– Transfix Surveys Carrier Network in the Final Quarter of 2022 –
Each year, we enjoy delicious feasts for family and friends, an abundance of colorfully wrapped presents under the tree or by the menorah, and a few fun treats we gift ourselves. But, where does it all come from? A truck driver.
On average, truck drivers are on the road over 300 days a year, making sure our goods are delivered on time and intact. Without even realizing it, our everyday lives are impacted by the trucking industry and the people who drive 18- and 6-wheelers. They are essential to our livelihoods.
But, how much do we actually know about the life of a truck driver? What’s life like on the road? Does it get lonely? Do they have hobbies? Do they enjoy when people pump their fists for that infamous airhorn honk? Are they proud of being a truck driver?
We recently surveyed our network of drivers in an effort to get to know them better, and the answers might surprise you. Here’s a look at what we found.
Life on the Road:
Whether you’re a dry van or reefer driver, the average length of haul is around 439 miles or the equivalent of about 6-7 hours. And that’s just one load. With an office-on-wheels, it’s no wonder drivers cite the desire of having healthier food options on the go and fewer potholes on the road as the top two improvements to their everyday lives.
A whopping 37% of the responding truckers could use a more ergonomic driver’s seat or the tension relief of a massage chair, while 24% need a new microwave or fridge setup to enjoy home-cooked, nutritional meals. Other requests for improving life on the road included the option of a compact exercise bike or access to TRX cables for better overall physical health.
But a trucker’s life is also heavily impacted by the way a 4-wheeler drives. Ashley Watson, founder of the National Minority Women Association in Transportation cited that “regulating the speed at which reckless drivers can operate their cars would help navigate the strive to not lose my professional truck driver license.” With significant speed regulations imposed on truckers over the last few years, Watson said “it would only make sense that 4-wheelers would at least be forced to attend a training course to learn how to drive safely on the road with a commercial vehicle.”.
33% of truckers agree as they would proudly display a bumper sticker that read “Please learn how to safely pass a truck.” A close second? The 23% who would prefer one that read “We have blind spots, too!”
Habits & Hobbies:
In our survey, we found that there were quite a few similarities between truckers across all walks of life. Their biggest commonality was their choice of audio entertainment on the road – specifically, hip hop and R&B, country, and pop rock. Coming in at 25% were podcast and audiobook listeners.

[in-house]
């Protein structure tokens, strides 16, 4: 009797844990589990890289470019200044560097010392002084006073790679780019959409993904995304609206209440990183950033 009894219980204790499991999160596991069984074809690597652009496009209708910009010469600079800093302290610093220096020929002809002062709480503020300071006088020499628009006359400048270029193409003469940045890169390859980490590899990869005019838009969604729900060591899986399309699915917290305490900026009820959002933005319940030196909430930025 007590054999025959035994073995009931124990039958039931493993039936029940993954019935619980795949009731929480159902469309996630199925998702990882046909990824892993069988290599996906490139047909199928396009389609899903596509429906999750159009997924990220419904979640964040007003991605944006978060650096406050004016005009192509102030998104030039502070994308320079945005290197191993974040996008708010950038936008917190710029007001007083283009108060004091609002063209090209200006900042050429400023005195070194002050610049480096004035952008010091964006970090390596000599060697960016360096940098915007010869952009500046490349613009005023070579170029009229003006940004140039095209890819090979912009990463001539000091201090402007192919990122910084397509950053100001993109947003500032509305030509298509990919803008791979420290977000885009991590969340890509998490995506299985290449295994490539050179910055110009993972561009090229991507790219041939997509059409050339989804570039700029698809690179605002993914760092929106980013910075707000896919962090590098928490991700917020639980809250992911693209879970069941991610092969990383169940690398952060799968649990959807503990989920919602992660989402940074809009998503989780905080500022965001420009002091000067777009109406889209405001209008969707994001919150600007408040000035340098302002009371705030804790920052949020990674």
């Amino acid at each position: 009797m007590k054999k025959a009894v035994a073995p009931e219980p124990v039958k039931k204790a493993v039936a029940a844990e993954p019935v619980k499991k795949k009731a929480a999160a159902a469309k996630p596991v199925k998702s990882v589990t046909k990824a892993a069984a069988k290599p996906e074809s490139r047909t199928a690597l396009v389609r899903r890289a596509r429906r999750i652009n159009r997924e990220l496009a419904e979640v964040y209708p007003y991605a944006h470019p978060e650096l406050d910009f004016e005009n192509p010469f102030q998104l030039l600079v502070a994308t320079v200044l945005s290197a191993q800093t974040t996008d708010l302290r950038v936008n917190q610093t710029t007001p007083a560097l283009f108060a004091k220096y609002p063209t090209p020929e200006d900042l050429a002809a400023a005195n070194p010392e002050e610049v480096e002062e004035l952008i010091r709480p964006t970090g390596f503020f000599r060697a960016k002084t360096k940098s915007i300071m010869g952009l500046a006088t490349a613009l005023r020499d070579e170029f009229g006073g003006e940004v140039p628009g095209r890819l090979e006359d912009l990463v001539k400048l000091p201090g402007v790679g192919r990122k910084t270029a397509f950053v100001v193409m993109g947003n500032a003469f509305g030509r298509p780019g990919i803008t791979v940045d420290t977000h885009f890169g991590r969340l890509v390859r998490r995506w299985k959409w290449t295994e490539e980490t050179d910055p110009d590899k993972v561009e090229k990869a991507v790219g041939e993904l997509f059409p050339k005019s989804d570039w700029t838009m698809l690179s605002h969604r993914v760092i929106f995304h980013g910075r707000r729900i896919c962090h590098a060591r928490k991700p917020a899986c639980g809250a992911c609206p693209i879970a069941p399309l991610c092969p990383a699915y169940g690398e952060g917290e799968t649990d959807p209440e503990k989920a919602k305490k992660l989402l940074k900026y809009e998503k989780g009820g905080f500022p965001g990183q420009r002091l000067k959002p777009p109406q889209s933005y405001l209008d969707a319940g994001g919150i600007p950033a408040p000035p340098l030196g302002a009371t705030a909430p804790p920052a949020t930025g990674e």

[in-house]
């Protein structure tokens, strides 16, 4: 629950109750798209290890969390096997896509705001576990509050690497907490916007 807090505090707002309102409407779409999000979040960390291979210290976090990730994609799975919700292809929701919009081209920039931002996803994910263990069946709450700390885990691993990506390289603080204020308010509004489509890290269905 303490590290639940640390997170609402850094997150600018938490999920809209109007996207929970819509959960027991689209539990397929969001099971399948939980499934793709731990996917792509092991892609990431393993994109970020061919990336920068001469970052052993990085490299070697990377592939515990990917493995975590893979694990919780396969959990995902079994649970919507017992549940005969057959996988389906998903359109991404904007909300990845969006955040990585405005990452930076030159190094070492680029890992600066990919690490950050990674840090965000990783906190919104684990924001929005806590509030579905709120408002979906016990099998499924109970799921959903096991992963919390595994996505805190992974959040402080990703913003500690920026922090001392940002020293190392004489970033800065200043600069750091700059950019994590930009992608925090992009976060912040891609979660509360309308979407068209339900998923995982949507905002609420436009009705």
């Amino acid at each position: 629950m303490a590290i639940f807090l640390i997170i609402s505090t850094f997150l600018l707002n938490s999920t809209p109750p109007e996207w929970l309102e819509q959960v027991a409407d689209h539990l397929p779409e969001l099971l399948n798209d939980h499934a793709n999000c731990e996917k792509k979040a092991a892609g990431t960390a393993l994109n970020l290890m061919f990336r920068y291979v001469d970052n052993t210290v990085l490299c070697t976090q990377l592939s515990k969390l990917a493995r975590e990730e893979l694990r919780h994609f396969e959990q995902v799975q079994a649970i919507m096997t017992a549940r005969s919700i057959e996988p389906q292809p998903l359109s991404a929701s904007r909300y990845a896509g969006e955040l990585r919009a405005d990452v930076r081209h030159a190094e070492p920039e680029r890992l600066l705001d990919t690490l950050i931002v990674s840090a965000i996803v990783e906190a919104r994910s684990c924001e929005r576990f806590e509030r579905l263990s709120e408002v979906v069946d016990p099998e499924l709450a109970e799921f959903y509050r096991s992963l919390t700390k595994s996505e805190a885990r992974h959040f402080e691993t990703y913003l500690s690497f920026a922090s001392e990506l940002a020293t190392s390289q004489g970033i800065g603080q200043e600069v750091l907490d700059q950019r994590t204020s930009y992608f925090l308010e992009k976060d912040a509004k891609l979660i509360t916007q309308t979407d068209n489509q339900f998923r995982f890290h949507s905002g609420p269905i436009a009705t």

It’s no wonder that 47% of respondents cited their passion for music – whether singing, playing an instrument, or writing songs – the truck driving community is clearly musically inclined.
Respondents also cited some of their favorite hobbies like collecting items from different states across the country, writing screenplays, photography, ceramics, woodturning, fishing, and various arts and crafts.
But our favorite finding comes from a shared love of furry friends. 60% of truckers share their space with a dog or cat (some mentioned driving with both or even multiples!). Companionship from a pet can relieve stress by an astonishing 84% according to Johns Hopkins Medicine. Four-legged friends on the road can also help with feelings of isolation and solitude that often come with the truck driving profession.
Communication & Community:
It’s why nearly 90 percent of drivers opt for making friends while on the road. If you happen to make a pitstop at any Pilot Flying J or TA, you’ll see pods of various drivers forging their own mini-communities. And when they’re driving, 80% of our respondents prefer to stay in touch via Facebook – specifically through discussion groups where niche common interests can further deepen friendships.
46% opt to stay in touch using social media, text messaging or phone calls, while 13% prefer the traditional use of communicating via CB radio as they drive in the early mornings.
So, whether you’re chowing down on Friendsgiving or watching a loved one rip open a gift this holiday season, remember it wouldn’t be possible without a truck driver. And they’re proud of being one, too (93% of respondents say so). Next time you see one on the road, pump that fist and give them the Truckers’ Salute so they know how much you appreciate them.